Rabat - Representatives of Moroccan and German governments have signed a convention to foster agricultural cooperation.
Morocco, an important EU ally, enjoys good relations with a number of EU member states.
During a Monday meeting in Marrakech however, Germany and Morocco decided that there was room for further cooperation and integration of their agricultural policies.
Aziz Akhannouch, Morocco’s agriculture minister, and Julia Klockner, Germany’s food and agriculture minister, signed the convention. The two ministers highlighted the need “to give a new impetus” to the bilateral ties already binding the two nations.
In addition to increased agricultural output, the long-term goals of the cooperation include channeling Germany’s technological knowhow and its human and financial resources to Morocco’s evolving food sector. The convention is set to be a “true platform of sharing and collaboration.”
According to an official statement by the Moroccan government, Monday’s convention comes as a follow-up and a reinforcement of the German-Moroccan Center for Agricultural Council (CECAMA).
Created in 2014, CEMACA was meant to help Morocco reach its Green Morocco Plan of “high-performing, modern, and ecologically sustainable agriculture.”
Together with CEMACA, the newly signed convention is expected to create more pathways to achieve the goals of the Green Morocco Plan.
Investing in Africa
While the two may not be directly linked, the convention comes at a time when Germany—and Europe in general—is giving momentum to its Africa-oriented foreign policy.
Faced with a flow of African “economic migrants,” many European leaders and policymakers have said that Europe needs to engage more with the continent. Such voices have argued that, unless African states show signs of socio-economic prosperity, European borders will not be at ease.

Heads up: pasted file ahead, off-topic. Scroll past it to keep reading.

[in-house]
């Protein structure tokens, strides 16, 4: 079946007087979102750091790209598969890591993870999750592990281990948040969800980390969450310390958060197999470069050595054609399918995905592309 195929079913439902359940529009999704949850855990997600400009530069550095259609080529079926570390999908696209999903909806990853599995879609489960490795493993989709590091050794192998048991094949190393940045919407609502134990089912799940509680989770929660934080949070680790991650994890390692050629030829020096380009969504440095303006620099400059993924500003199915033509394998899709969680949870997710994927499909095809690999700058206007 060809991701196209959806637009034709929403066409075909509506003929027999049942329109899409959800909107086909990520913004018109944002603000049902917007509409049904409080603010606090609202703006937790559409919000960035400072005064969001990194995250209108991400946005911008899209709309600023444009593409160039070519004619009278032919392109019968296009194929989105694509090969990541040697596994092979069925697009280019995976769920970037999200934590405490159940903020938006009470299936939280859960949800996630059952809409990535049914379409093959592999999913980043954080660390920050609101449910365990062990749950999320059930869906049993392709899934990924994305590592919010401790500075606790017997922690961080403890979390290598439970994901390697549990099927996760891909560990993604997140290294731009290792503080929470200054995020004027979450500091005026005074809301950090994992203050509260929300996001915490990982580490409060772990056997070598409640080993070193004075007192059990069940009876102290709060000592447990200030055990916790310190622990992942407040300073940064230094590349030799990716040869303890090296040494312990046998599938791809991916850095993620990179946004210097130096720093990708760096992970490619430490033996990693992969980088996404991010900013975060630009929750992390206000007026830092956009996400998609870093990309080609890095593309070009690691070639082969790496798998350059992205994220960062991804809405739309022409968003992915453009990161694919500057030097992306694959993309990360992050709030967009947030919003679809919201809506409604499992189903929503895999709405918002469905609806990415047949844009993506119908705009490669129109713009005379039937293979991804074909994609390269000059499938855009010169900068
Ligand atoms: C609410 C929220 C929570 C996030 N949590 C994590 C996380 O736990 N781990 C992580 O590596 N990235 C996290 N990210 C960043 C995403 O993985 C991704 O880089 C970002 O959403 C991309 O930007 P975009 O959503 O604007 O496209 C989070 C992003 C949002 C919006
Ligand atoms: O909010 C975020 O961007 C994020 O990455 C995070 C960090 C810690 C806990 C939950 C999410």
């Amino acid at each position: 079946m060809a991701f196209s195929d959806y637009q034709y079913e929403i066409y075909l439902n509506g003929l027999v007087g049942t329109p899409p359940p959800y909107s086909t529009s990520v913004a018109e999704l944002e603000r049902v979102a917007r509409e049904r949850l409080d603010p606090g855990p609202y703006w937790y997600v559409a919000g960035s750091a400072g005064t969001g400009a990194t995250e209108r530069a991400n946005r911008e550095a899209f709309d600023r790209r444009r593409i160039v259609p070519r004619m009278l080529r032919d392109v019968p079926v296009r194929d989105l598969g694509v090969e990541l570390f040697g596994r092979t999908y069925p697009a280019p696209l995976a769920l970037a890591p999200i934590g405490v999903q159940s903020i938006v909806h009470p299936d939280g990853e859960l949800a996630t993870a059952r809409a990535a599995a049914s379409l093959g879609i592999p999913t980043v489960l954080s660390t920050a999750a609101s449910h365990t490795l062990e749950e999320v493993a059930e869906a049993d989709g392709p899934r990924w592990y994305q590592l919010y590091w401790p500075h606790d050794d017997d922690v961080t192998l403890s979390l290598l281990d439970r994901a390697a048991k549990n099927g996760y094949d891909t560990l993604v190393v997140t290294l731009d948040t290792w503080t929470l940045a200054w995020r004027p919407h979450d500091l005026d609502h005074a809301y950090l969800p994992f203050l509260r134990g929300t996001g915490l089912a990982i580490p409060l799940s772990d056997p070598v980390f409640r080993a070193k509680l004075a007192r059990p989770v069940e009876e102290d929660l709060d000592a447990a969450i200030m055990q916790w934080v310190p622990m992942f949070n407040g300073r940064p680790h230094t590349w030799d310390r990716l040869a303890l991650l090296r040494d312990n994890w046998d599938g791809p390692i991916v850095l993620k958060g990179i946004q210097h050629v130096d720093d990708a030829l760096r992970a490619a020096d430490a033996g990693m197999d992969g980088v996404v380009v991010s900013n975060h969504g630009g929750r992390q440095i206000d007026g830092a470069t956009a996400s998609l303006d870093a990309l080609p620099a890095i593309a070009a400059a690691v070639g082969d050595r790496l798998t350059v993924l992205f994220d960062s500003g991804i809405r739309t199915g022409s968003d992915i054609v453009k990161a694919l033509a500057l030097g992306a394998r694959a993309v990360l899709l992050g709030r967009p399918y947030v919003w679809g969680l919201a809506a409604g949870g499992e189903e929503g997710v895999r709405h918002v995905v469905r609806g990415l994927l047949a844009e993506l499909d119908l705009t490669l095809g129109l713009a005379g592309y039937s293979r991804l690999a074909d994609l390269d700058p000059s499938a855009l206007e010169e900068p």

Speaking to German investors on Tuesday, Chancellor Angela Merkel echoed similar sentiments. The German leader told her compatriots to ditch Asian markets, where they have heavily invested in recent years, in favor of Africa, “where the future is.”
“For many years we have been focusing on Asia. I think the future is increasingly turning towards Africa,” Merkel said at the Compact Africa, a Berlin-held summit of Germany’s diplomatic and trade efforts in the African continent.
European countries would “greatly benefit” from promoting economic development in Africa, Merkel argued.
The unarticulated sentiment is that the safest bet in containing the dynamic Europe-bound African mobility is to invest in African markets and create opportunities to accommodate the continent’s many unemployed youth.